Creating is a power we each possess that, when exercised, makes us feel more alive. When we don’t use it, we just don’t feel as vital. (Well, at least I don’t.)

In my novel, five young women struggle to create their own, original, knock-your-socks-off sound. Set firmly in the garage, the story isn’t about the fame game or the drug roller coaster. It’s about that struggle to make something beautiful.

Do you make things? How does it make you feel more optimistic, more powerful, more alive? Share in the comments, I’d love to know.

Facebook: fortywattflowers

The Forty Watt Flowers

by C.M. Subasic 



All Trisha wants to do is create something meaningful. Since she's living in Athens, GA, she brings four other women together and the rock band The Forty Watt Flowers is formed. But making good music isn't as easy as it sounds. From the jock atmosphere of the garage where they rehearse to the beer-soaked bars when they gig, these five young women struggle to find beauty in the mess of notes they try to play and the chaos of their lives.

Read an excerpt:

Oh, the feeling of pounding the drums. Juanita allowed herself to disappear into the rough-and-tumble consistency of arms and feet. Flam paradiddle with accent. A long double stroke roll. Drag paradiddle followed by a ratatat pattern with just her weak, right stick. She became those jungle rhythms: The gentle shimmering of cymbal. The soldier march of snare. The boom boom boom, coming up the back-end with bass. A concert of percussion, erasing an erratic world. Here, passion made sense.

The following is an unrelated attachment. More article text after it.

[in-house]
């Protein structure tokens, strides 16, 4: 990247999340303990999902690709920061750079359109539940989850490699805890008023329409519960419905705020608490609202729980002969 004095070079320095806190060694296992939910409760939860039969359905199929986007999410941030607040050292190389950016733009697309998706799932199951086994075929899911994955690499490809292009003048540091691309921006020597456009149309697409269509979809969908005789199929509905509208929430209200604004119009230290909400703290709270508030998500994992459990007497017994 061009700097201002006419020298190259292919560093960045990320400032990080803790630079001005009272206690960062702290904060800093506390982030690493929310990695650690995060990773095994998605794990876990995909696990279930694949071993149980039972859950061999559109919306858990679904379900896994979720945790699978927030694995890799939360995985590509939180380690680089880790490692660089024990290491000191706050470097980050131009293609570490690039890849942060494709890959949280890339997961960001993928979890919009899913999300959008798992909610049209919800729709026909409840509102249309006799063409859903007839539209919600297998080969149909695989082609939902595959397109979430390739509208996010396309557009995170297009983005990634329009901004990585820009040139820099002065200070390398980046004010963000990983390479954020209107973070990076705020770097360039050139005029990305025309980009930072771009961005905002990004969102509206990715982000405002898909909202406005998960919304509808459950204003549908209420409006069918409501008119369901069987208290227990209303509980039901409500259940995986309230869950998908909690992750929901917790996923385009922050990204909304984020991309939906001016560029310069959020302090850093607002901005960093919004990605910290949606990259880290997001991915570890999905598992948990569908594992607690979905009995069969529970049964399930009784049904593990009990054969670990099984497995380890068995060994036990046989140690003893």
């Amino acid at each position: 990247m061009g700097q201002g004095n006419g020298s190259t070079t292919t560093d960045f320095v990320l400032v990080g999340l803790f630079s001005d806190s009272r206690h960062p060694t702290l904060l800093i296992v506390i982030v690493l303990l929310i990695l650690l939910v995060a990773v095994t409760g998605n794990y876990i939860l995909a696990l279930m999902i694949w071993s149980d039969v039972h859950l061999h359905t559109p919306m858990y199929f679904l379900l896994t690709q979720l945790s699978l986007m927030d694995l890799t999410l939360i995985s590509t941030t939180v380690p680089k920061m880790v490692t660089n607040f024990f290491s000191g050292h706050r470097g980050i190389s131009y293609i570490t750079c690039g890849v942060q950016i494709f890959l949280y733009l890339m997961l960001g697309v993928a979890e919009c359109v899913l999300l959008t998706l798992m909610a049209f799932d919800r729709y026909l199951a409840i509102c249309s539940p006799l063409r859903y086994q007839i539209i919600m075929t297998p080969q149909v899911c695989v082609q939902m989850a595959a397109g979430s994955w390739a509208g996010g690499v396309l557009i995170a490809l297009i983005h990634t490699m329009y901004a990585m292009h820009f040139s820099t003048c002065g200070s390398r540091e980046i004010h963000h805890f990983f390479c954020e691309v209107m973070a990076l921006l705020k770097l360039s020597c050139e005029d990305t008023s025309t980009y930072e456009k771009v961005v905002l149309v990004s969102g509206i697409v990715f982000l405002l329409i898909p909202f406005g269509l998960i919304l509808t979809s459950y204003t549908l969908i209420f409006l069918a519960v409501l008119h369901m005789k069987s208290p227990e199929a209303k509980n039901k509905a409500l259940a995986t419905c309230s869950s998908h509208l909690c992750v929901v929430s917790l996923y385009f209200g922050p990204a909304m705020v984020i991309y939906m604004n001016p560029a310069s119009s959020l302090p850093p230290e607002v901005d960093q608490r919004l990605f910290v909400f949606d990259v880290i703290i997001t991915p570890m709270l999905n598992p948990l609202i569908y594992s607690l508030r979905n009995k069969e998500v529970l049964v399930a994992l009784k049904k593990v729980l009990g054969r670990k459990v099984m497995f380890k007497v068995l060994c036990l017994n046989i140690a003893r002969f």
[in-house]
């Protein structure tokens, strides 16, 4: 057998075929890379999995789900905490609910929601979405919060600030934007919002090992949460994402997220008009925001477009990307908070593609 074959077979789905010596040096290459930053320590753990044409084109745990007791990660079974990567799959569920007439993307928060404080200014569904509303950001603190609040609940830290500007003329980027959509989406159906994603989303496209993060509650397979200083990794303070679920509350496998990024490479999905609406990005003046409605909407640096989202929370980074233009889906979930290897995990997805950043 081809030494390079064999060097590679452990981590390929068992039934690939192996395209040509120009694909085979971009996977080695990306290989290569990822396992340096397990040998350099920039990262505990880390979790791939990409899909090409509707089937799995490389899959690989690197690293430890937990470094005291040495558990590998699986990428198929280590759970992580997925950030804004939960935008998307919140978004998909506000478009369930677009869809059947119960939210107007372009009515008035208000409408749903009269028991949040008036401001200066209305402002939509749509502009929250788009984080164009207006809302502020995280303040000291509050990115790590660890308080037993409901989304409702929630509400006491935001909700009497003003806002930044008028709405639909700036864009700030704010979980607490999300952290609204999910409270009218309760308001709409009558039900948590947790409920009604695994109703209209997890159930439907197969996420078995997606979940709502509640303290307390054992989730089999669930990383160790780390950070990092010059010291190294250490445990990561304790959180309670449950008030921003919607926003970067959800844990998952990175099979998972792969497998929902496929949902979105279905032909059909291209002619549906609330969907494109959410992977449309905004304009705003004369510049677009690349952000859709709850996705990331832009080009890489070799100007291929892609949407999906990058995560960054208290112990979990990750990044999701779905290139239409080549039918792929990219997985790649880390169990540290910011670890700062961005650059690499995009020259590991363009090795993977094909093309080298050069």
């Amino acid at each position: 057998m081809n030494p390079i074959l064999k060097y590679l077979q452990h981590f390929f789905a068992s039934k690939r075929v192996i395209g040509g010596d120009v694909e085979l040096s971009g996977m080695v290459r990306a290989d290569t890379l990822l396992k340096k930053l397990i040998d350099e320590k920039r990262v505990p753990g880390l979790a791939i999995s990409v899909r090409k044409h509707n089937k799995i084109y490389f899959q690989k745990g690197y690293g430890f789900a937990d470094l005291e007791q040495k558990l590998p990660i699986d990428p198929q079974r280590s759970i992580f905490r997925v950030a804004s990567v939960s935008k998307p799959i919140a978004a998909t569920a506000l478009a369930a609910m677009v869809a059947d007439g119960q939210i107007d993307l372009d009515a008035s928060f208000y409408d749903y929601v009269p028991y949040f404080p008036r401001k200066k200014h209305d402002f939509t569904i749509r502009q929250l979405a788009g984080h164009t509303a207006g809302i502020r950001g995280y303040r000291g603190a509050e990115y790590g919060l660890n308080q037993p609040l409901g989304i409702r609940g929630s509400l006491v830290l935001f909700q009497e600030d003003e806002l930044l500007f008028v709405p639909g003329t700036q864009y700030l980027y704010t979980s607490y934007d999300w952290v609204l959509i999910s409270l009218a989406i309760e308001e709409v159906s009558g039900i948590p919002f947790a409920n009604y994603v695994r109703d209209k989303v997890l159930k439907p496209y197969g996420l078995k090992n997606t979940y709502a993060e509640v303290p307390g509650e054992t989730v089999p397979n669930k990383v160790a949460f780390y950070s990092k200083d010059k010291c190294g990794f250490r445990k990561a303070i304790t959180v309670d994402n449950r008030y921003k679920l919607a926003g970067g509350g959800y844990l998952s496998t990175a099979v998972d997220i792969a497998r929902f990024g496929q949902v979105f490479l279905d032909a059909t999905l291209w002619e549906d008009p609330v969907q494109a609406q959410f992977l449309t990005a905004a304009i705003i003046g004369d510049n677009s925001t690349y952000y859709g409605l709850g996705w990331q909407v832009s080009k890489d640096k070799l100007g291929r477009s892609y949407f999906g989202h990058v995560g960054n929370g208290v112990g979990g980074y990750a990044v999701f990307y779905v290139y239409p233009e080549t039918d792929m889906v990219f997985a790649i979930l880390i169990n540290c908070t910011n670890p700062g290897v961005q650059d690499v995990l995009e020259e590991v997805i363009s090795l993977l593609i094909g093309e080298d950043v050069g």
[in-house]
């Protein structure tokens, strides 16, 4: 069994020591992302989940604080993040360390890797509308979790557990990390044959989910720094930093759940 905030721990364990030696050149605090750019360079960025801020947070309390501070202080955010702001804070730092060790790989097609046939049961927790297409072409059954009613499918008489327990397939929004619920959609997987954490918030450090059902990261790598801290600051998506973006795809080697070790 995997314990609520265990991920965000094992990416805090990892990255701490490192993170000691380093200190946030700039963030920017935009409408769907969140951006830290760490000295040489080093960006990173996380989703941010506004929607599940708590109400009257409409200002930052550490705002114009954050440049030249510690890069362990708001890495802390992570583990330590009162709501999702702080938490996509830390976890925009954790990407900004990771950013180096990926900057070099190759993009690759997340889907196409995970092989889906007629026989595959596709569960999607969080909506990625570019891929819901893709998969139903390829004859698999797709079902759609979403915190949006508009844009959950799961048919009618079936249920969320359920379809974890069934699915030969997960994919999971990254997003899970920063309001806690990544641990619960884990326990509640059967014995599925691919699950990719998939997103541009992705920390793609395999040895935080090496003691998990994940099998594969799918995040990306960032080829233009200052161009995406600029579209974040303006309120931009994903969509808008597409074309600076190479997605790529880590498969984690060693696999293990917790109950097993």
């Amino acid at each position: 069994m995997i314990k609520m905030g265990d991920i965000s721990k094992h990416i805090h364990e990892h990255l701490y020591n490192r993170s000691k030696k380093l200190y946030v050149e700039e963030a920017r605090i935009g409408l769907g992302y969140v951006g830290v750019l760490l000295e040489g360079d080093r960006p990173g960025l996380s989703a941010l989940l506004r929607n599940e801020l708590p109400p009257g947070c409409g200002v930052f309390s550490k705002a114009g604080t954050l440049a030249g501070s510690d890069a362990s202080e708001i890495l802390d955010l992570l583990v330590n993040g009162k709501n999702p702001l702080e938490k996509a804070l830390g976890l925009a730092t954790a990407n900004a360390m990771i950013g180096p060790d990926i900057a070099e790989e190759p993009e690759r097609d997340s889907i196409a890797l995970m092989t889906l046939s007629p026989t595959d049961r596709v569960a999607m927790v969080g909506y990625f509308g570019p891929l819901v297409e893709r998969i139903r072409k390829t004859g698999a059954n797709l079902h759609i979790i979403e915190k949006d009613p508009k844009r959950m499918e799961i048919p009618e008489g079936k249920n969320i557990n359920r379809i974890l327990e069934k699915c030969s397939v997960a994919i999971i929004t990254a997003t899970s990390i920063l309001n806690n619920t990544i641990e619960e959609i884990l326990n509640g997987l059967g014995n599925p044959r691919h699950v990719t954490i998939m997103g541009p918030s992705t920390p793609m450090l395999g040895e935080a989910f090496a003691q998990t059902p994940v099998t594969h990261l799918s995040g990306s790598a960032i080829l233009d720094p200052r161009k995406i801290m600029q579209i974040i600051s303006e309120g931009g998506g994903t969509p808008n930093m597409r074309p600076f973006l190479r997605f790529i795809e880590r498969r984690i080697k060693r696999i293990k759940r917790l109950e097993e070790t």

Juanita completed an extra hard rolling tumble and pulled the sticks to her lap, the abrupt silence jarring. She became aware of the gap-toothed barn around her, the absolute blackness settled around it, red pines hunched close by, cicadas trilling in chorus.

With a quick move of her forearm she wiped the sweat from her brow, squinted at her arm as if measuring for volume. Not enough. Then she looked up and noticed Tommy's slouched form by the welding equipment.


C.M. Subasic

Colleen is award-winning editor who started her writing life as a playwright. She has had 7 plays produced across Canada and worked with the likes of Samantha Bee (yes, from The Daily Show) and Leah Cherniak.

Her plays include Back Alley Boys about the hardcore punk scene in Toronto, Eye am Hear which tells the tale of a luddite teenage squatters at some undetermined punkish time in the future, A Brief Case of Crack Addicted Cockroaches about the relationship between the media and politics featuring a city councillor who smokes crack (which was never produced because it was too off the wall) and Interbastation about the beauty in ugliness and the ugliness in beauty. Her novel Public Image tied for second in the Anvil Press International 3-day Novel competition.